Richie Porte (BMC Racing) experienced just how cruel the Tour de France can be when he punctured inside the final five kilometres of stage 2. The Australian, who had until then ridden the perfect race, lost 1:45 to his rivals by the time he dragged himself over the line, with his ambitions of a podium place taking a severe dent.
Porte had looked comfortable throughout most of the stage, sitting near the front and avoiding incidents while his BMC teammates sat around him. Then in the blink of an eye, just as the race was at full throttle and heading towards the final climb, he punctured.
As he stood by the side of the road, with the neutral service taking what seemed like an age to replace his back wheel, one could almost sense the rider cursing his circumstances as his shoulders dropped and his head titled to the heavens as if to ask, 'why me?'
"It was a disaster but what can you do?" Porte told reporters at the team bus after the finish.
"You're sitting second wheel, and in the perfect position and then… I don't know what I hit but the next minute the rear tire went down. It's a disaster but I don't know what you can do…. Just move on I suppose."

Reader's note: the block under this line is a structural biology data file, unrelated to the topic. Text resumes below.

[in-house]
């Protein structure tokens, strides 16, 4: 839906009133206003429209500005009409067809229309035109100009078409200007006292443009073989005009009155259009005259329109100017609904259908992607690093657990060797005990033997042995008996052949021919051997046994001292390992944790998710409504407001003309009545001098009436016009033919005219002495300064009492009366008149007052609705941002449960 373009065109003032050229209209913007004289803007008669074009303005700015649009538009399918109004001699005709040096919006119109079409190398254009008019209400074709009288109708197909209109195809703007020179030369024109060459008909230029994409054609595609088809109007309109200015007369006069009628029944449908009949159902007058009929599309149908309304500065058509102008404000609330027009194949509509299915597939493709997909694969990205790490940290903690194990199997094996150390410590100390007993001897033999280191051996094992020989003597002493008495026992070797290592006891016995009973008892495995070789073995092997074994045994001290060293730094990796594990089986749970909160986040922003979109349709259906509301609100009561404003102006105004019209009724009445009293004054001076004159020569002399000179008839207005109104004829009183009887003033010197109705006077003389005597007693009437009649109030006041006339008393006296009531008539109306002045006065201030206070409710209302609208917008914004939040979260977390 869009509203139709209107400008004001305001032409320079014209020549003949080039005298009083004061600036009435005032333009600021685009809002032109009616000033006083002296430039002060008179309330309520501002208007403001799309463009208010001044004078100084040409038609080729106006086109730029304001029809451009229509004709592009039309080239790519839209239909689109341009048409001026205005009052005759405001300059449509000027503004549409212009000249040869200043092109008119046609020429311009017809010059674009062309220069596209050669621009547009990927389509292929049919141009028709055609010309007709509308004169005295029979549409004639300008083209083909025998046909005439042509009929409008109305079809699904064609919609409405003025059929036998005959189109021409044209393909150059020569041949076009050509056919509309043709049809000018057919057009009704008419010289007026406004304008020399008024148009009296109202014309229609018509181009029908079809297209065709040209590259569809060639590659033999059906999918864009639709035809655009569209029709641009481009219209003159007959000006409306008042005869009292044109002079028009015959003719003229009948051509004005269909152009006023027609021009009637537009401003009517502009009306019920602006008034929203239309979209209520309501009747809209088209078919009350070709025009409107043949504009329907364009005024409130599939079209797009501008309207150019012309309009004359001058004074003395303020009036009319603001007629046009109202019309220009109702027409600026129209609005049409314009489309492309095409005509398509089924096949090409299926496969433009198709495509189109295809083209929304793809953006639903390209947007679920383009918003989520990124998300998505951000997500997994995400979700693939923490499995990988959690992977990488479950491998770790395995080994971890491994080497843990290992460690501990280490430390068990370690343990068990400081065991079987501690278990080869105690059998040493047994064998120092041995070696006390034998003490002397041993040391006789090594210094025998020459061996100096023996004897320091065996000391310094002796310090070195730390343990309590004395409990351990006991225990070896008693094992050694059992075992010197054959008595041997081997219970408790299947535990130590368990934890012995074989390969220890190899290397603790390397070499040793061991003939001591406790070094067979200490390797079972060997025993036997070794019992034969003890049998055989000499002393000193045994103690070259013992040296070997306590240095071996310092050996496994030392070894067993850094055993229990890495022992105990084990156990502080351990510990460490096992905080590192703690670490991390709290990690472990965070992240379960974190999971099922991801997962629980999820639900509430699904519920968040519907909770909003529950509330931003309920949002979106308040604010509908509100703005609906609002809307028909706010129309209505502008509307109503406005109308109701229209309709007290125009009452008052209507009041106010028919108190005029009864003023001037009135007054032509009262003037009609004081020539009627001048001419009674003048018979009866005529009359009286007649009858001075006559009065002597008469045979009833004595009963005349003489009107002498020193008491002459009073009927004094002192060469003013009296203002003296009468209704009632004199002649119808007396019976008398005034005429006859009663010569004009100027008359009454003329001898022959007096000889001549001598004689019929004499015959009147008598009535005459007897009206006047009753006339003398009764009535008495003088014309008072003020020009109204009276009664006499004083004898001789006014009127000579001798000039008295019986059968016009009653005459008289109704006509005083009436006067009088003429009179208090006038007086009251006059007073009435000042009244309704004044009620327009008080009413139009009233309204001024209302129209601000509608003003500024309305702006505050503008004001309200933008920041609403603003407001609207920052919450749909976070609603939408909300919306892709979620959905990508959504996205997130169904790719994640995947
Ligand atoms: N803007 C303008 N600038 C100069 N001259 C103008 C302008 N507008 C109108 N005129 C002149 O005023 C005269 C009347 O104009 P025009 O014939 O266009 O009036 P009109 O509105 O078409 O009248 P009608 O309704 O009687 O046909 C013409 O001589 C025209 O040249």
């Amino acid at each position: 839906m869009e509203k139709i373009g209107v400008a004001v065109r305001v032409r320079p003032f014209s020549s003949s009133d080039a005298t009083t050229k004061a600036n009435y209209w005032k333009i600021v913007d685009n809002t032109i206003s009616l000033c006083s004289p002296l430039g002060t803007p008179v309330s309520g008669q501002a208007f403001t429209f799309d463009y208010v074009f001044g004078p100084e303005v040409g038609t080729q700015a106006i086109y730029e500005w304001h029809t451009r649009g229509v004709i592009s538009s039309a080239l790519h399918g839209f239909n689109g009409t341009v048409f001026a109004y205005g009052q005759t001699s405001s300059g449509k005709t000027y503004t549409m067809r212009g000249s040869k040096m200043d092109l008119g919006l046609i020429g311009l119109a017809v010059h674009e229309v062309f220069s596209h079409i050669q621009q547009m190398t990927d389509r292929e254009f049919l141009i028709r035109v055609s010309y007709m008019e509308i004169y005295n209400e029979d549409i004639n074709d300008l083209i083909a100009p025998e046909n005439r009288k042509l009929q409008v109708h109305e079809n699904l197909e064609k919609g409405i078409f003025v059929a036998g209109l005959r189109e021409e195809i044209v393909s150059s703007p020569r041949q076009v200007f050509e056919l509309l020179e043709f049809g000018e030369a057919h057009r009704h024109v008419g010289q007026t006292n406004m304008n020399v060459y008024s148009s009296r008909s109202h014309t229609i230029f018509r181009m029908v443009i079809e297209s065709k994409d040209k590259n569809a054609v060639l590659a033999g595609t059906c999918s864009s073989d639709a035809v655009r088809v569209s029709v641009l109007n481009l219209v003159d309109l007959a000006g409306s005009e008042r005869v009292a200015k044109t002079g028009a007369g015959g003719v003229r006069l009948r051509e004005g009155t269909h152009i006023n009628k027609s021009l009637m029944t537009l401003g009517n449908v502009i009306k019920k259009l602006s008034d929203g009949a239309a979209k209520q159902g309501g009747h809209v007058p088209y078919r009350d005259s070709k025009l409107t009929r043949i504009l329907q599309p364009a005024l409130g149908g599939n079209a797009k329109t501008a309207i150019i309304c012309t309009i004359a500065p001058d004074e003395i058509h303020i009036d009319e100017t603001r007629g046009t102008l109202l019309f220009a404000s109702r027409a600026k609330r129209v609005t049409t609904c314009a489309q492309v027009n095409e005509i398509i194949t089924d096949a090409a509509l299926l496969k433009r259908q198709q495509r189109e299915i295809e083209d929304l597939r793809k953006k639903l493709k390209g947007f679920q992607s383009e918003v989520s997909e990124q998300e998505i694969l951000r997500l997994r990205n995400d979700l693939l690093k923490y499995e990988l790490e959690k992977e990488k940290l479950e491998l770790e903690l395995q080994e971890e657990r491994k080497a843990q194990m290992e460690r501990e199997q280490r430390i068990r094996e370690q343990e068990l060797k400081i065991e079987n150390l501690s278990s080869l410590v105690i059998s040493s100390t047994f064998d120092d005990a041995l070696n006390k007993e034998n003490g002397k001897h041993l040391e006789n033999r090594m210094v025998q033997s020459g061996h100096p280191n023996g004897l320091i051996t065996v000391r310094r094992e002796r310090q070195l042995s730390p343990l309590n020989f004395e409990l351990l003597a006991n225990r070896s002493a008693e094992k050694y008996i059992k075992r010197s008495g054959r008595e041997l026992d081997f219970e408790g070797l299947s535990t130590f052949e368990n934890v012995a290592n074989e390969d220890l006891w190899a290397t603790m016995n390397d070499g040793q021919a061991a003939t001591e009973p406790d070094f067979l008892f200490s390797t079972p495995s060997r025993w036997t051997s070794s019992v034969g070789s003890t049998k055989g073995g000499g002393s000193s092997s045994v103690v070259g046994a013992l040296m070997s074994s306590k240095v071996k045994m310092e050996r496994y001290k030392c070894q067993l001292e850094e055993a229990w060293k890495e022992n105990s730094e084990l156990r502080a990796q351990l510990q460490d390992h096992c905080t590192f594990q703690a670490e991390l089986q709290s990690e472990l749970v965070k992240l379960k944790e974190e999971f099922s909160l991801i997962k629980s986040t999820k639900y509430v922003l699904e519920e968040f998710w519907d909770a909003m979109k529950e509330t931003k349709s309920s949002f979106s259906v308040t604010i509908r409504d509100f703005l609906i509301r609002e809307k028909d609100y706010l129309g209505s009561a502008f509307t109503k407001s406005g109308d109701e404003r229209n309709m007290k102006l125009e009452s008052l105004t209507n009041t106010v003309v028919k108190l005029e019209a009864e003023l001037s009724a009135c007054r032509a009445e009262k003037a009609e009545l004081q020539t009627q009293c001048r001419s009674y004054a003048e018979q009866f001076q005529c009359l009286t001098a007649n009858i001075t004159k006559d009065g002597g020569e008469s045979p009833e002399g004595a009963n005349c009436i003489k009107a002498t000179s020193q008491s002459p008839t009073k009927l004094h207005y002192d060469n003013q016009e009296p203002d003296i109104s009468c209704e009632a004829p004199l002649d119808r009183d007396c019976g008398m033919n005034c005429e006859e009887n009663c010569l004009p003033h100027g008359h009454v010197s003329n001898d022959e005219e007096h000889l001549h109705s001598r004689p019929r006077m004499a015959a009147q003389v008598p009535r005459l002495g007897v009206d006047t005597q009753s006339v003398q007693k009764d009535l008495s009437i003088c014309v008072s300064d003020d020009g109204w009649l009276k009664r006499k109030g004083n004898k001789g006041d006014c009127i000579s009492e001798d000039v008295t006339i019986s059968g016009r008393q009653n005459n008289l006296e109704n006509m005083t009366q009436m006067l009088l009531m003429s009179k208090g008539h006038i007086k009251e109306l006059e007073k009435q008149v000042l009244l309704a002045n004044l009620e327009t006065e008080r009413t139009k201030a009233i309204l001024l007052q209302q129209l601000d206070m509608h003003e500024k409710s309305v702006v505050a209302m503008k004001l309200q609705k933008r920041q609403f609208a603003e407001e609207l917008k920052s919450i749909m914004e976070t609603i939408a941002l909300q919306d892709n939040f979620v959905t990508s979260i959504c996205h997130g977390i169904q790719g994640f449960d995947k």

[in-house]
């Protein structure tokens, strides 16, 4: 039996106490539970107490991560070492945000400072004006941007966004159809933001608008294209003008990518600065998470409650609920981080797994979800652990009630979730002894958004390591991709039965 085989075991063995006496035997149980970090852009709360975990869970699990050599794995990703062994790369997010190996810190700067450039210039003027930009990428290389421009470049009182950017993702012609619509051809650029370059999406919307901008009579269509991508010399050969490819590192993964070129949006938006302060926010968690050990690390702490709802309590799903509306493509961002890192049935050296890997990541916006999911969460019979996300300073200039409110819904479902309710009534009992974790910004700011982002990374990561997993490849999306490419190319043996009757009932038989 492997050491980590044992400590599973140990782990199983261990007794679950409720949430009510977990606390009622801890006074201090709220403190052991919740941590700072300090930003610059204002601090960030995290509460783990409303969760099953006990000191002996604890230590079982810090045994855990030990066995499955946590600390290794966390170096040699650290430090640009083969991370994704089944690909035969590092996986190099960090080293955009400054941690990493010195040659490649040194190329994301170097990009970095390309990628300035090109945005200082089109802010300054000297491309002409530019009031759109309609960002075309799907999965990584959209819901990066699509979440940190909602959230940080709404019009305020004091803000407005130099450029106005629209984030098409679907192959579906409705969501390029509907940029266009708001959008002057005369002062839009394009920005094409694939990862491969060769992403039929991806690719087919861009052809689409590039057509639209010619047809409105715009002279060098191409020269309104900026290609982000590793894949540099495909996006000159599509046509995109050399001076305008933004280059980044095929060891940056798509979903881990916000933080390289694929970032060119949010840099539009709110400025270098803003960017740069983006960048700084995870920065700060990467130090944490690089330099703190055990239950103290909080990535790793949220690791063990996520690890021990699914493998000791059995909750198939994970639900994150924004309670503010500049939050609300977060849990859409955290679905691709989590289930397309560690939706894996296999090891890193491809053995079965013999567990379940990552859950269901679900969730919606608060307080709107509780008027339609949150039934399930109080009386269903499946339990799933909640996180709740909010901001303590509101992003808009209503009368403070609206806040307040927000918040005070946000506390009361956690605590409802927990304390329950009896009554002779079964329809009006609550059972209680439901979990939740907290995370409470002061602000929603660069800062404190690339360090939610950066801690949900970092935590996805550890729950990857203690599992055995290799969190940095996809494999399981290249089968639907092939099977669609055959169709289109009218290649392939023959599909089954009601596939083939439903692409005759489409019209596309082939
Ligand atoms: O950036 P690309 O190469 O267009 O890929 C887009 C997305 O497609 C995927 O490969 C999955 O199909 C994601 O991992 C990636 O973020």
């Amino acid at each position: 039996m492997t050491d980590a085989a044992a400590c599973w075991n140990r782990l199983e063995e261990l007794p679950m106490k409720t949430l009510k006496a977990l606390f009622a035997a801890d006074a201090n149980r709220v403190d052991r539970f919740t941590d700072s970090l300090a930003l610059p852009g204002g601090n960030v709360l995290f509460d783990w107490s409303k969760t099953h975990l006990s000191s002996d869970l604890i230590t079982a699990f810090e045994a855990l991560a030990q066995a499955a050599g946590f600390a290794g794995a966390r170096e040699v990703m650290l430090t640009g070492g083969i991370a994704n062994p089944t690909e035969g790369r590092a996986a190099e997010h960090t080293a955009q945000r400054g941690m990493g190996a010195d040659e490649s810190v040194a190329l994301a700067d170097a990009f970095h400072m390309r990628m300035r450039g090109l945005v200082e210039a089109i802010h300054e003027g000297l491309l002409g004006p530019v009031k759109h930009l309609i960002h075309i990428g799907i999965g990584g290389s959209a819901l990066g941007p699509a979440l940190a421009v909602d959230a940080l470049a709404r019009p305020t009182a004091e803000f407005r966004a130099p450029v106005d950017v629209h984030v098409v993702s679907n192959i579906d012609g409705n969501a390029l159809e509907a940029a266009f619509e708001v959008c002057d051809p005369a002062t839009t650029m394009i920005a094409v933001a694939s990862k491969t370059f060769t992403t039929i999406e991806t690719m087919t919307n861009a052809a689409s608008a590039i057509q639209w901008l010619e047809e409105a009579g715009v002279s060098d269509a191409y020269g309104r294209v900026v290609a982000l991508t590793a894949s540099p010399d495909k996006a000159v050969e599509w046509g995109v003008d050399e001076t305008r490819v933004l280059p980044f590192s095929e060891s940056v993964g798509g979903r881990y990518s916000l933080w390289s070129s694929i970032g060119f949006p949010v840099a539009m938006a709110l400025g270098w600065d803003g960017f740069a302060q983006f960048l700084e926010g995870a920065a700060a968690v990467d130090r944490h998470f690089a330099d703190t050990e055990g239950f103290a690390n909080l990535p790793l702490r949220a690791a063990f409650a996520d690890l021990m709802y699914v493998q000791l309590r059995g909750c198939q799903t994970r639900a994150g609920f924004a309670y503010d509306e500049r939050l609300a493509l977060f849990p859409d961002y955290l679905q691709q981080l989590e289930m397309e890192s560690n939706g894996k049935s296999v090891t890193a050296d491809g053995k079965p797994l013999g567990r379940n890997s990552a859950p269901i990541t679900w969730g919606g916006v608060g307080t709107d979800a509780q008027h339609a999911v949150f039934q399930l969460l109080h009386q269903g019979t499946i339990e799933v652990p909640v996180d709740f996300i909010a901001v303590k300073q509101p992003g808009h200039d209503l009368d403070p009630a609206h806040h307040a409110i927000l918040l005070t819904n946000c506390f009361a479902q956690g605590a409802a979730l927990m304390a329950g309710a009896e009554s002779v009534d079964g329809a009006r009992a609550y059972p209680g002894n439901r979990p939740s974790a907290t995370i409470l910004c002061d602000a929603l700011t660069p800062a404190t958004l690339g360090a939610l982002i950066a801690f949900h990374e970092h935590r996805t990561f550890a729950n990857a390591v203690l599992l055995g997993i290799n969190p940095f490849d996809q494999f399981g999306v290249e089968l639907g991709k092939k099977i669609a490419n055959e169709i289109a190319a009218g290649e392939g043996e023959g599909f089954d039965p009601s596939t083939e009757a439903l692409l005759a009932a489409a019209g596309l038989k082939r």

For a while, Porte was left on his own with no teammates to help mount a chase. BMC were still protecting their other GC asset, Tejay van Garderen, while Greg Van Avermaet was hunting for the stage win. Eventually Marcus Burghardt appeared and began pacing Porte to the finish but by then the damage was done. Even with several men to help him Porte would have conceded time.
"I had Marcus Burghardt come back but when you're going that fast, there's not that much you can do in terms of the bike change. It all just happened so quickly, so by the time Burghardt got back to me the bunch was gone anyhow."
Porte, of course, has been in a similar position before, when in last year's Giro d'Italia he punctured on stage 10 to Forlì. That day he took a wheel from Simon Clarke – then of Orica GreenEdge – and was docked two minutes by the race officials.
"It's like last year in the Giro, minus the two-minute penalty, but it probably would have been quicker to take the two-minute penalty than the wheel change that I got anyway," Porte said.
With Alberto Contador also losing time, the overall complexion of the race is starting to take shape, even after two stages. Chris Froome, Fabio Aru, van Garderen and Nairo Quintana all sit 14 seconds off Peter Sagan, who won the stage and now leads. The race is far from over, of course, but Porte will know that his chances of both leading BMC and taking part in the podium fight have taken a blow. BMC may not have to make a call on who is their sole leader if the road keeps deciding for them.
"The Tour is far from over but it's quite a hard one to take," Porte said.
"I think we'll just pretend like it never happened and look forward to the mountains to come. At the end of the day it's just a bike race. I'm sure that the sun will come out tomorrow. It's far from over. Maybe in the third week I can go up the road and go for a stage."
It's not all over for Porte but it's certainly and suddenly looking a lot harder.